Thailand’s Mass Graves: A Turning Point?
Image Credit: Flickr/Andy Hares

Thailand’s Mass Graves: A Turning Point?


On May 1, police and volunteers exhumed 26 bodies at a mass grave near a suspected human trafficking camp in Sadao district in Songkhla province in southern Thailand, Thai authorities said over the weekend according to media reports.

While the identities of the dead have not been confirmed so far, many trafficked people in the region are Muslim Rohingya coming from western Myanmar and Bangladesh, either escaping persecution or seeking employment in Thailand and Malaysia.

As horrible as this discovery is, it is also far from surprising. Thailand – and that region in particular near the Thai-Malaysian border – has a reputation as both a transit point and destination for human trafficking, and the connections between traffickers and powerful figures in Bangkok have long been suspected. In this case, for instance, it was telling that even senior police officers, including national chief Somyot Pumpunmuang, publicly admitted that were already aware that the area was being used by human traffickers.

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The find is nonetheless a blow for the ruling junta, particularly as it comes shortly before the publication of a much-watched U.S. government report on human trafficking. Thailand was downgraded to the third and lowest tier of countries last year, and the government has made removing itself from that category a top priority. General Aek Angsananont, the national police deputy commissioner, repeated to reporters that the government was already taking several steps and that this was a “national agenda.” Yet the mass graves have exposed the lingering challenges despite recent government measures, including launching foreign labor registration and making some legal changes.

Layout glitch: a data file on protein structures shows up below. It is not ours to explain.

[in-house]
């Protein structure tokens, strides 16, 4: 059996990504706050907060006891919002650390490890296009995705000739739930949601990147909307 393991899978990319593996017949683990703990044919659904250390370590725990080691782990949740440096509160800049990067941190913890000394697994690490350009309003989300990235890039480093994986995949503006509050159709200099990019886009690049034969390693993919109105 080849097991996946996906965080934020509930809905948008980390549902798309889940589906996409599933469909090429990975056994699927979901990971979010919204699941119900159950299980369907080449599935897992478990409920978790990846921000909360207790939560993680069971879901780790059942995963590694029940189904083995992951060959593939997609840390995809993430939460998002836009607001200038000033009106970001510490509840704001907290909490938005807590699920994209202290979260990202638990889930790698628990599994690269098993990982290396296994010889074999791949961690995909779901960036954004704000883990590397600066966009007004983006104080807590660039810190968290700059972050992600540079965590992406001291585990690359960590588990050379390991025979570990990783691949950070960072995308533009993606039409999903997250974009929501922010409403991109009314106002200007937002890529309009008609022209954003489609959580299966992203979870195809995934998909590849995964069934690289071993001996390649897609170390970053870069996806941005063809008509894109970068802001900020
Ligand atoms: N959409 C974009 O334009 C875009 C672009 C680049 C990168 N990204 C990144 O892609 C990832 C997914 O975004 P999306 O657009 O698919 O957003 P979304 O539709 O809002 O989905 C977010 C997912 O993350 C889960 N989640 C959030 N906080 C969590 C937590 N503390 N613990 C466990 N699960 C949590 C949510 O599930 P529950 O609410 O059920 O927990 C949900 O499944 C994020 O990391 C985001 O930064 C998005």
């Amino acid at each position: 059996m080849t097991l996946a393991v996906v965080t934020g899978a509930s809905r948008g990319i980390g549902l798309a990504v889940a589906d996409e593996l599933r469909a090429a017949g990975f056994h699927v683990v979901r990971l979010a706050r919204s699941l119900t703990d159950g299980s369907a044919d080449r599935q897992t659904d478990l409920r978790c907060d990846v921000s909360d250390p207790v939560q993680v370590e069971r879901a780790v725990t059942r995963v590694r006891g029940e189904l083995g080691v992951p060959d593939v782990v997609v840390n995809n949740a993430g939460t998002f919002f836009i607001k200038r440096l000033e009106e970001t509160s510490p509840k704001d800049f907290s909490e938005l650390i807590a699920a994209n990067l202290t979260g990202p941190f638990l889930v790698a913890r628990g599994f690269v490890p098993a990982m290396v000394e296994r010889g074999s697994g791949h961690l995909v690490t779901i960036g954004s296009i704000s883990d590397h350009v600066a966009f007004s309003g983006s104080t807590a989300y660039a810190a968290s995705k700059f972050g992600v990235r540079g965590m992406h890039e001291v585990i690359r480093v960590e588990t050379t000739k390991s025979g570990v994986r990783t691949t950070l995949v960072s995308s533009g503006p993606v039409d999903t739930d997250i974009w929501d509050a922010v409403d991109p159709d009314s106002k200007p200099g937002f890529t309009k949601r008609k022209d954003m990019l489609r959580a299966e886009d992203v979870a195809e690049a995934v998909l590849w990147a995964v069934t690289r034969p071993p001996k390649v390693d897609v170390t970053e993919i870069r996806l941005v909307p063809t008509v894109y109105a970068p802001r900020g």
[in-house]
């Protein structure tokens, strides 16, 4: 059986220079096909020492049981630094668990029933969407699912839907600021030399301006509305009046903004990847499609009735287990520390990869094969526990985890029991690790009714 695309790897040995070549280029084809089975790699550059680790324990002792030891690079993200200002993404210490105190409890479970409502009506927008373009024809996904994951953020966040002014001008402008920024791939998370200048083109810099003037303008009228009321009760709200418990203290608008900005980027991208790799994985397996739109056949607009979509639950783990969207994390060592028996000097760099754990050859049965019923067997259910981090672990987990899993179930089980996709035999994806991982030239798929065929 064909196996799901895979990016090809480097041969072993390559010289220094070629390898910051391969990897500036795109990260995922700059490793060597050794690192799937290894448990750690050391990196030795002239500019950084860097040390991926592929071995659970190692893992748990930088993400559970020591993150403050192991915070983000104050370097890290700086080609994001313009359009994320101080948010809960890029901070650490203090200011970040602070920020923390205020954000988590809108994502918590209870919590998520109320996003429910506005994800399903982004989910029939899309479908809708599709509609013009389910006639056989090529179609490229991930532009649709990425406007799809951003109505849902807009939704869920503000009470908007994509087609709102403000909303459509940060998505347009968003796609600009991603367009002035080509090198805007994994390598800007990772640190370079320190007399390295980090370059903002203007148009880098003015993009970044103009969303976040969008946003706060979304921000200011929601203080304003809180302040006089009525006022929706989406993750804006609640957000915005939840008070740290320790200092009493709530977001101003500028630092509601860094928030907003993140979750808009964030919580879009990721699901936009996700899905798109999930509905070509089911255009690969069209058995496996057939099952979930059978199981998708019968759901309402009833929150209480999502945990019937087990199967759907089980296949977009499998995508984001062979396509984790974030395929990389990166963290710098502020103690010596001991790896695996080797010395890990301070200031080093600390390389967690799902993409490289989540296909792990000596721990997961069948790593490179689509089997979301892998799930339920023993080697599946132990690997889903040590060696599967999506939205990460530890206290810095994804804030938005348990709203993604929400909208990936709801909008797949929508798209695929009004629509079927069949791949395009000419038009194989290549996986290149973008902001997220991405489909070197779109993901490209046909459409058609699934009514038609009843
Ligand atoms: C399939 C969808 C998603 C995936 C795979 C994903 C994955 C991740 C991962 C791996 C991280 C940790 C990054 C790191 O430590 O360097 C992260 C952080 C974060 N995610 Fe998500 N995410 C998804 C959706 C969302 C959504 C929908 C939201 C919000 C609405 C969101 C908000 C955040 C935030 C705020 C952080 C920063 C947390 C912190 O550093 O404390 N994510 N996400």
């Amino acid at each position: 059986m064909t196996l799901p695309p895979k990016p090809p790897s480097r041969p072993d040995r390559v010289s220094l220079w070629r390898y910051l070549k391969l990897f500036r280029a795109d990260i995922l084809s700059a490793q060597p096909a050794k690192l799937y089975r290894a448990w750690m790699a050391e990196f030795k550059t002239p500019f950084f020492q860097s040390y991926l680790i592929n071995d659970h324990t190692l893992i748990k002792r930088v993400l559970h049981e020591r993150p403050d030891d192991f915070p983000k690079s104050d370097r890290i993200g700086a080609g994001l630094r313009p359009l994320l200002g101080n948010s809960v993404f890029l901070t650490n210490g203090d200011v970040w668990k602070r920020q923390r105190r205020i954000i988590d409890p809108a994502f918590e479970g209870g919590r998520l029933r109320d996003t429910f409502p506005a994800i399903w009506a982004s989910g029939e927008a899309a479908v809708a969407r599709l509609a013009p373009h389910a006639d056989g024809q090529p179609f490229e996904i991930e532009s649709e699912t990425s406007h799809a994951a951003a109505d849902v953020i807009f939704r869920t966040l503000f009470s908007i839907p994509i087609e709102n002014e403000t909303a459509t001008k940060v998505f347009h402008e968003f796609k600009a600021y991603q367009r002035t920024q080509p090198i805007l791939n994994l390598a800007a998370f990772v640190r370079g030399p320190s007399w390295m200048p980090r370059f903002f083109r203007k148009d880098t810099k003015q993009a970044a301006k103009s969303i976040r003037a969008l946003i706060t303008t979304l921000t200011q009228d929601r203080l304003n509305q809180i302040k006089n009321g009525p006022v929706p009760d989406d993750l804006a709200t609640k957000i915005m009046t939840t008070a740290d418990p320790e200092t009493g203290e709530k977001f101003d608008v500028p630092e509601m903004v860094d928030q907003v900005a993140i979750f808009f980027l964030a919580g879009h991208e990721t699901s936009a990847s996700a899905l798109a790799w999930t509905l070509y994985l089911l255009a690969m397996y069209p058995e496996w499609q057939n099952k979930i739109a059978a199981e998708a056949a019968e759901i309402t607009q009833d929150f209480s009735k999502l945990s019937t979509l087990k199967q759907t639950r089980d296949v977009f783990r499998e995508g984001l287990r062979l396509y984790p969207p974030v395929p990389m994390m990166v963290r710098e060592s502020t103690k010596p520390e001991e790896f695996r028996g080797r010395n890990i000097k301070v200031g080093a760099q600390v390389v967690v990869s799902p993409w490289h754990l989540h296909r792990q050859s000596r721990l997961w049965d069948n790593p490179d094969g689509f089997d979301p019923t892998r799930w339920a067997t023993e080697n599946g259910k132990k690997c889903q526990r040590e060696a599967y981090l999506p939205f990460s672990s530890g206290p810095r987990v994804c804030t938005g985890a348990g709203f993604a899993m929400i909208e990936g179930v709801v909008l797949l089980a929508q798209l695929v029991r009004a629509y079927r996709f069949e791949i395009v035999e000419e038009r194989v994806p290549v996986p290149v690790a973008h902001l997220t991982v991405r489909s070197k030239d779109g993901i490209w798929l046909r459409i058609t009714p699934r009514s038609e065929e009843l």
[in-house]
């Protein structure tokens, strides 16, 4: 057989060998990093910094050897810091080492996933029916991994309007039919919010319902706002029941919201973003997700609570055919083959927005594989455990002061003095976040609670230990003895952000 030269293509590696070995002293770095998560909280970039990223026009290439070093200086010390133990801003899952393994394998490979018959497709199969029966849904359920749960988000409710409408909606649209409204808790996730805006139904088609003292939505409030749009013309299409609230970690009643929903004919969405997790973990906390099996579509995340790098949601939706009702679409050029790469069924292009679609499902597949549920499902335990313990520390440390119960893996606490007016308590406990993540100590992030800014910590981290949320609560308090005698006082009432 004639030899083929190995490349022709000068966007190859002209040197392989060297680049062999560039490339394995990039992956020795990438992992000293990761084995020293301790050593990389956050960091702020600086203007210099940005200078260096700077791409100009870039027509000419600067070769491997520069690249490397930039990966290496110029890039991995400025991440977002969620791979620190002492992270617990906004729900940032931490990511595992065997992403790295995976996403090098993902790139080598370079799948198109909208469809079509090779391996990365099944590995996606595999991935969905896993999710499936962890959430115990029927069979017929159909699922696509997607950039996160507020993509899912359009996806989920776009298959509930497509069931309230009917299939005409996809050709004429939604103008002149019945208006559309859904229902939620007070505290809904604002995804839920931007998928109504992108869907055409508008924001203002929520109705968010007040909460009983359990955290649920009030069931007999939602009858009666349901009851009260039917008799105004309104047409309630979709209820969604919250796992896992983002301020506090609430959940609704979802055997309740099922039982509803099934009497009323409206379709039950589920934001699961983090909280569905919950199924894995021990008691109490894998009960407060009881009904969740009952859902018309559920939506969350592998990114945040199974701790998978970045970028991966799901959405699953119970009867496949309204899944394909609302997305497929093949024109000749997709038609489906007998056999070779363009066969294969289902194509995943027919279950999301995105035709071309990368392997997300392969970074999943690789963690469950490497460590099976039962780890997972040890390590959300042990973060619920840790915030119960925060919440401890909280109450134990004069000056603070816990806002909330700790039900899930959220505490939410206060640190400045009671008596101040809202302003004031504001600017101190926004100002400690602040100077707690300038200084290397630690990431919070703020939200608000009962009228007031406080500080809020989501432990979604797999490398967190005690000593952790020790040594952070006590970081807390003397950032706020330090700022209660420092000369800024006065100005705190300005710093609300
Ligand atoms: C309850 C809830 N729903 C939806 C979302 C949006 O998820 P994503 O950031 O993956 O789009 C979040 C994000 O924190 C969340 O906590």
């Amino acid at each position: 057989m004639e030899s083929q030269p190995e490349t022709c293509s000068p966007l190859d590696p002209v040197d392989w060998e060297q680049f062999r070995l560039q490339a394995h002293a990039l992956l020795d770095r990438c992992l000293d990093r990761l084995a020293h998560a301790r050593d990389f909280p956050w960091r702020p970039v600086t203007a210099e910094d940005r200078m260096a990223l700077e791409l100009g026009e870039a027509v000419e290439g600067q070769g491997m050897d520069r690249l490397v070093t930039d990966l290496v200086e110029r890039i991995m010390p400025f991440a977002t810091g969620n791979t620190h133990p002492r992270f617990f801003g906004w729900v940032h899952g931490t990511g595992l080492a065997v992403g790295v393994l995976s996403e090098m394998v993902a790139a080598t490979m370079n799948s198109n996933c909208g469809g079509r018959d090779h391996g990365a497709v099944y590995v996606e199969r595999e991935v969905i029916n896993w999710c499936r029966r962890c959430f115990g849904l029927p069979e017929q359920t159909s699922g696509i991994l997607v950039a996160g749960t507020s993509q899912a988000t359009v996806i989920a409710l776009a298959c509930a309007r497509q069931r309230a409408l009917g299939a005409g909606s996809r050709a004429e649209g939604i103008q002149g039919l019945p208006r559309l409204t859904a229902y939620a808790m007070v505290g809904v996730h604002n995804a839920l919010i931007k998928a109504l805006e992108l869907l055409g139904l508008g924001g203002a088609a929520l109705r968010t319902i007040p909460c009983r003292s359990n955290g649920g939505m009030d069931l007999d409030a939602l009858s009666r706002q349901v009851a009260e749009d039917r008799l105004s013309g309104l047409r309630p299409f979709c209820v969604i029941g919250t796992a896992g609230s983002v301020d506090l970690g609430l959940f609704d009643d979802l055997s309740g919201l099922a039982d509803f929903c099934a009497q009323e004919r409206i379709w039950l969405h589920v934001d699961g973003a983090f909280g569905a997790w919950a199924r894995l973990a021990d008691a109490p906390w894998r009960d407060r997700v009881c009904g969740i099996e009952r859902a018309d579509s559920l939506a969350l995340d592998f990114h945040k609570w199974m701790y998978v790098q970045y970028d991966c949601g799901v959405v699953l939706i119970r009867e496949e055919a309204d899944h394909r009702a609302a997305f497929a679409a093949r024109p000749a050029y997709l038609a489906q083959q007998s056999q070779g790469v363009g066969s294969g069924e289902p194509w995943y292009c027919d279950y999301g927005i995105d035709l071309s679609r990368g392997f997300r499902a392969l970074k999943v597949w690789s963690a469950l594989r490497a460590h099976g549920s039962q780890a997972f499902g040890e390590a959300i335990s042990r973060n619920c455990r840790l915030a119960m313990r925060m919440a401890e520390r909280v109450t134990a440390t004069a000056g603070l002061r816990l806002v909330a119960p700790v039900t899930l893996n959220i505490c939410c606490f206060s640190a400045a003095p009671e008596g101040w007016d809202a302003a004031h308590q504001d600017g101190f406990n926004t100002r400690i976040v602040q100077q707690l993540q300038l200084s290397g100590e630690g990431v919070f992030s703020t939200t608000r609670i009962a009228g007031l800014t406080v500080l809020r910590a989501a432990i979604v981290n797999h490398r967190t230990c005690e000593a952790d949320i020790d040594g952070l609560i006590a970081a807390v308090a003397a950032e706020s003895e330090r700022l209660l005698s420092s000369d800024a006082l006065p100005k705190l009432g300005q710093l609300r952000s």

“The Songkhla graves are a turning point,” The Bangkok Post declared in a heavy-hitting editorial criticizing government inaction. “This government must bring justice to the dead of Sadao or face unmitigated shame at home and abroad.”

Recognizing the gravity of the situation, the Thai government has sprung into action. On Monday, Somyot, the police chief, said that three local officials and one man from Myanmar had been arrested and that investigations would be opened into the border guard force which has a base near the site of the mass grave. He also added that the government would conduct patrols of the surrounding area to find any other traffickers’ camps.

But for seasoned observers, the key question is whether these actions amount to short-term fixes designed to salvage the government’s reputation in the wake of this grim finding or whether they will spur a more sustained and systemic effort to tackle this endemic problem once and for all.

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